In my younger days, in cleaning my guns I made do with a cheap aluminum segmented cleaning rod I found on sale, some Hoppe’s #9, and cloth patches torn out of old bed sheets to clean my artillery. They were lubed afterward with anything that said “gun oil” on the can. Being mostly self-taught, I didn’t even use a bore brush until Uncle Sam provided one and his designated rep insisted I use it in August of 1972.
Since then, we have more choices for specialized maintenance products. From small single-caliber individual range bag kits on up to larger self-contained kits intended to service several weapons, it can pay to shop around and match one to your needs. After a one-day qualifier or every night after a three-day gun course, keeping your tools clean keeps them running, and if you keep them in the game they’ll be more likely to keep you in the game.
For casual use or full-blown out-of-town training sessions where your guns are pushed hard and you’re far from your regular maintenance station, the right support gear can make a genuine difference — both portable and practical for home and away.
Brownells Samson Field Survivor
Brownells carries Samson’s new Field Survivor multi-tool for AR-15s. This palm-sized armorer’s kit combines several different tools and functions in a space small enough to store in the standard A2 pistol grip, should it be needed on the range or in the field. It includes a straight-blade screwdriver, firing pin retaining pin removal hook, carbon scraper, oil ampoule, broken shell extractor, magazine feed lip gauge, and a serrated base with slot to realign damaged magazine lips. The kit goes on to feature two spare firing pin retaining pins, a half-inch hex “wrench” on the base for adjusting accessories, steel pull-through cleaning cable, a .223 bore brush and a front sight adjustment tool.
Constructed of stainless steel and polymer, the unit slips up inside the grip and tightens in place via an O-ring compression lock arrangement by twisting the base to tighten or loosen the fit. $119 covers a lot in a tool that travels anywhere your A2-handled AR goes. Check it out at Brownells,
I’d estimate that the number of small diameter aluminum jointed rifle cleaning rods in this great nation has to be at least 20 million. Of those, maybe 294 still have usable non-chewed-up threads on all segments, and it’s possible that 40 or so could even be relatively straight (thicker rods giving better odds). Not knocking them unduly, they are inexpensive, light in weight, break down to a transportable length and they do work (I have four or five myself). But we can do better and still stay compact.
Gunslick’s Snap-N-Pull Quick Barrel Cleaning System uses a version of the increasingly popular cable that pulls a brush or a patch through the barrel from the chamber end, instead of pushing them through from the muzzle end. A good cable has several advantages over a segmented alloy rod, the most important being that it pulls gunk away from the action instead of pushing gunk towards it. It also doesn’t damage the muzzle crown as easily as a rod does when inserted from the front. It coils compactly for storage or carry and it rarely strips threads or breaks inside a bore. Better quality brass and steel rods are less temperamental than aluminum, but the cable requires less hassle than rods that need to be assembled, and takes up less space than one-piece rods that don’t.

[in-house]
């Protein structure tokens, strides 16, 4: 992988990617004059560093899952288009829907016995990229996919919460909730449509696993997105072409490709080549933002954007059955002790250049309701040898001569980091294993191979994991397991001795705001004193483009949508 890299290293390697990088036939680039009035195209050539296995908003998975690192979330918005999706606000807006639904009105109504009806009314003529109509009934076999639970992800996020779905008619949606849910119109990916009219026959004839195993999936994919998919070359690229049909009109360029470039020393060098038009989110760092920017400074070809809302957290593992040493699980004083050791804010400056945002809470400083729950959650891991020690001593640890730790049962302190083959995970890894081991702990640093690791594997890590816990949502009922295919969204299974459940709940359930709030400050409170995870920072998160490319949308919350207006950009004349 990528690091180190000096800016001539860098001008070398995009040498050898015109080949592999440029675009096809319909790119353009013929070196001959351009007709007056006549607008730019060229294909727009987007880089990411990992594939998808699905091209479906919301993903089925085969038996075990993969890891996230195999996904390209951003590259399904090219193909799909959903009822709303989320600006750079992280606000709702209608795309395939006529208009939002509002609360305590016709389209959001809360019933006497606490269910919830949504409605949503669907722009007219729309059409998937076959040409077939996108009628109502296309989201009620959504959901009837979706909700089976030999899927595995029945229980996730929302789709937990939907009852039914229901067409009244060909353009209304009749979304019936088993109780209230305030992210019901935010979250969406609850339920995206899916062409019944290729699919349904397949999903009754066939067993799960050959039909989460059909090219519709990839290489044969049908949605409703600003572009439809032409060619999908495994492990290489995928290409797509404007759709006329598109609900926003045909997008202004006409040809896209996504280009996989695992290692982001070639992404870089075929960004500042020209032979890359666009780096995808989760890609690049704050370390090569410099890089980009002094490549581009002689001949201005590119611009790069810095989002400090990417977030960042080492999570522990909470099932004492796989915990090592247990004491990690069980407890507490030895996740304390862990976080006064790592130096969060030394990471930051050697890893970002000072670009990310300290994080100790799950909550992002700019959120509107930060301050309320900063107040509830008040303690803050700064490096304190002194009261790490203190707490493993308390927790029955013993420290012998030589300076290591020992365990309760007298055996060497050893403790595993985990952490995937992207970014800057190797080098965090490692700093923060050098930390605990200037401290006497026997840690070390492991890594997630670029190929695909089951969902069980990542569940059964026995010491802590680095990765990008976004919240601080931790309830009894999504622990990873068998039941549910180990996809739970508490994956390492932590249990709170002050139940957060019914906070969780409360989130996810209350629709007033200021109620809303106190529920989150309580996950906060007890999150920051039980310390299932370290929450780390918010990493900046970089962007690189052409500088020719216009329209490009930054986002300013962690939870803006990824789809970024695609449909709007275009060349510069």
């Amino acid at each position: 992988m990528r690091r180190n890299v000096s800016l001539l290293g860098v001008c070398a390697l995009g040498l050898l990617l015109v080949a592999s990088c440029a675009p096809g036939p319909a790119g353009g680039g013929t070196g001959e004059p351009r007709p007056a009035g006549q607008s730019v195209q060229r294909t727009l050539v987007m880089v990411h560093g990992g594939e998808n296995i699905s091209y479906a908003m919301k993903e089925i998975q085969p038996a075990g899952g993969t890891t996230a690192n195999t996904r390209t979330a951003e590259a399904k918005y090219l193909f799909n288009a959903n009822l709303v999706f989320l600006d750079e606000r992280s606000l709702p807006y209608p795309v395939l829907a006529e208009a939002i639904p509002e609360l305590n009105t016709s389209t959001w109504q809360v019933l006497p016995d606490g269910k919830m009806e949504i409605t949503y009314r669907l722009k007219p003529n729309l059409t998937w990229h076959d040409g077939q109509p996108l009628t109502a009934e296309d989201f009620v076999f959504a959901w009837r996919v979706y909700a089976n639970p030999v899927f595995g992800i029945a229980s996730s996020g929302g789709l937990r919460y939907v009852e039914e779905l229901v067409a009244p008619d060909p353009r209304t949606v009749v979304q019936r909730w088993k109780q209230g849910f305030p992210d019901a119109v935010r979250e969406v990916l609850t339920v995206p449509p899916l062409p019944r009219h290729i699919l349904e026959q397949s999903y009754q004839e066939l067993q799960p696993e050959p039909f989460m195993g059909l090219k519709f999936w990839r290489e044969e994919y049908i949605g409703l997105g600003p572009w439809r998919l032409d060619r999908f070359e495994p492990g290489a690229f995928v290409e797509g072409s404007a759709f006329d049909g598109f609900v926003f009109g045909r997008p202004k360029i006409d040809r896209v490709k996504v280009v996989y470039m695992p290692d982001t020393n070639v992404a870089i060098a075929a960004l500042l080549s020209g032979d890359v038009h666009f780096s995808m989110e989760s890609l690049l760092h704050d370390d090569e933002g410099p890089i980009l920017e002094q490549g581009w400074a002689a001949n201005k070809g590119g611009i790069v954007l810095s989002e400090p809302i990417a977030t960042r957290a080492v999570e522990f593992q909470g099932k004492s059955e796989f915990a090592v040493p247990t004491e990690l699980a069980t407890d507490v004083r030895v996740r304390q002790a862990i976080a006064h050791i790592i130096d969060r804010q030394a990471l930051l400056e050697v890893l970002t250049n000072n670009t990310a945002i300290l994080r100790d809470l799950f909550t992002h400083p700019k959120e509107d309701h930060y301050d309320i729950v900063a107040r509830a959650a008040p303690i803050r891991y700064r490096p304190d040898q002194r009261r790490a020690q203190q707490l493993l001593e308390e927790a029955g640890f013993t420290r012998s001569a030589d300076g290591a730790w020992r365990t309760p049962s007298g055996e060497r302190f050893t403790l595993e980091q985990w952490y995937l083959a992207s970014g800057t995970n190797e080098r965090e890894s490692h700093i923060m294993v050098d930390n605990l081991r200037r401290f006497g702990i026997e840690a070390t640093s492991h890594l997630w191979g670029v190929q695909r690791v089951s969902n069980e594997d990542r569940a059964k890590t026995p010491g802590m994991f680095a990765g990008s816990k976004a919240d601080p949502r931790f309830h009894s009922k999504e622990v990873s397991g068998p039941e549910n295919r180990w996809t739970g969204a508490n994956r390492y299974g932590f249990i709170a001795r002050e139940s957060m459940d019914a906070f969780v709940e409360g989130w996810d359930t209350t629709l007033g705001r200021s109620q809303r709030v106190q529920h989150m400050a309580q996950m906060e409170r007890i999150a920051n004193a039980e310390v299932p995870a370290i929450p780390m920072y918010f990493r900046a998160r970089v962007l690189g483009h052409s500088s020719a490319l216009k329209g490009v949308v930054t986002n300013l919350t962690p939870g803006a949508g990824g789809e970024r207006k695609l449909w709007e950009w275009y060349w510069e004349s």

This Gunslick kit comes with its own zippered nylon case that stores the cable, T-handle, patches, Ultra Care cleaner and lube, caliber-specific brushes, slotted tip, and mops, all of which attach quickly using Gunslick’s Snap-Lock technology. Sized to fit in a cargo pants pocket and in several calibers to cover popular law enforcement rifles, handguns, and shotguns, the kits each sell for $29. For more information, contact Onalaska Operations (Gunslick), 800-635-7656; gunslick.com
Hoppe’s Premium Universal Field Cleaning Kit
Stepping up for a more complete kit to cover more than one gun or caliber, it’s back to Hoppe’s for their Premium Universal Field Cleaning Kit. Packed into a larger black nylon zipper bag with carry handles, $67 buys you a three-piece solid brass cleaning rod, three slotted ends, two adaptors, five different caliber phosphor bronze bore brushes, four different size cotton patches, and one phosphor bronze toothbrush. The kit also comes complete with Hoppe’s gun oil, good old #9 solvent, a silicone cleaning cloth, a bore light, and even a 12×36-inch fold-out cleaning mat.